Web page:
About Us | Contact Us | E-Paper

How to cope with OCD during COVID-19

How to cope with OCD during COVID-19

Post by on Wednesday, June 16, 2021

First slide

Dr. Siddharth Chowdhury

 

People with obsessive-compulsive disorder (OCD) experience persistent or recurring thoughts that are disturbing and cause anxiety. People with OCD may try to cope with these intrusive thoughts through compulsions. Compulsions are repetitive behaviours or mental acts that a person feels they must perform. Some aspects of the COVID-19 pandemic may trigger anxiety and repetitive behaviours for people with OCD, such as frequent hand-washing and repeatedly checking the news.

 

Practicing self-compassion may help a person with OCD cope during a pandemic

OCD can manifest in numerous ways, but during the COVID-19 pandemic, a person may find that some obsessions are more common than others.

 

Contamination

Contamination is one of the most common fears among people with OCD. This can be difficult for someone to cope with under normal circumstances, but during the COVID-19 pandemic, it may become even more challenging. The real possibility of illness may cause people with OCD to take extreme measures to keep themselves and their families safe. This could include repetitive hand-washing, cleaning, or being afraid to leave the home.

Harming others

Worrying about harming others, either by accident or on purpose, is another common feature of OCD. During a pandemic, people with OCD may worry that they will transmit an illness to another person, or they may go to extremes to try to avoid doing so.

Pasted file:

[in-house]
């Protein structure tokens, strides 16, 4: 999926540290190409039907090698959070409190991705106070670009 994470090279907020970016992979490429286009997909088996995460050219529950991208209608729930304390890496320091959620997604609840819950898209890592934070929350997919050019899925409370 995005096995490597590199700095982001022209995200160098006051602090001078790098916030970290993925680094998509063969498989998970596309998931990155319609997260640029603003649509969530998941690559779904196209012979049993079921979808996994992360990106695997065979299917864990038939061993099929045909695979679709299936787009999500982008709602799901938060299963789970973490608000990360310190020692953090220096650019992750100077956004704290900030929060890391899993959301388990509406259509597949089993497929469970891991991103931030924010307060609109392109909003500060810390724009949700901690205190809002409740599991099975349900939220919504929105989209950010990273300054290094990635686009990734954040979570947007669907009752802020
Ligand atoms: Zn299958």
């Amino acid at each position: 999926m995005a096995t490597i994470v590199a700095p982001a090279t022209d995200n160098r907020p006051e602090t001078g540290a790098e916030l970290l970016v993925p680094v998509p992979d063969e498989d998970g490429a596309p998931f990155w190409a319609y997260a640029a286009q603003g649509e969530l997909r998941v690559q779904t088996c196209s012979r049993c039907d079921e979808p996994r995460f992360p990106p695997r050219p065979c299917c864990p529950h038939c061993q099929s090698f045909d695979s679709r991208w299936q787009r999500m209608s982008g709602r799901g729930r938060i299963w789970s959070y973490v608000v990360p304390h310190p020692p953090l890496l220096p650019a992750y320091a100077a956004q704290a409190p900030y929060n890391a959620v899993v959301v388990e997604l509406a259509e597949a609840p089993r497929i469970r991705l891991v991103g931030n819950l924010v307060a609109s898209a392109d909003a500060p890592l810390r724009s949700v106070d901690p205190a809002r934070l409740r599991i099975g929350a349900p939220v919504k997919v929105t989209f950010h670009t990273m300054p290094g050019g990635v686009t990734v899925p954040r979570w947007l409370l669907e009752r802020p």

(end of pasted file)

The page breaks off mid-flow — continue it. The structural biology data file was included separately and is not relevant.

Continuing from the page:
Hoarding

Researchers consider hoarding a separate disorder that is distinct from OCD. However, many people with OCD also engage in hoarding. Usually, people with a hoarding disorder collect things that are not useful. However, during a pandemic, they may also hoard items such as medications, alcohol-based hand sanitisers, and toilet paper.

 

OCD triggers

There are several aspects of the COVID-19 pandemic that might trigger OCD-related fears and behaviours. These triggers include:

the advice to wash the hands more often

the emphasis on proper hand-washing techniques

the need to clean the hands every time a person returns home

the advice to only leave the home for food and other necessities

These triggers may contribute to the following behaviours:

widespread panic-shopping, which could trigger hoarding

frequently reminding family members to wash their hands

searching for information about how long the virus stays active on certain surfaces

normalising frequent washing and bathing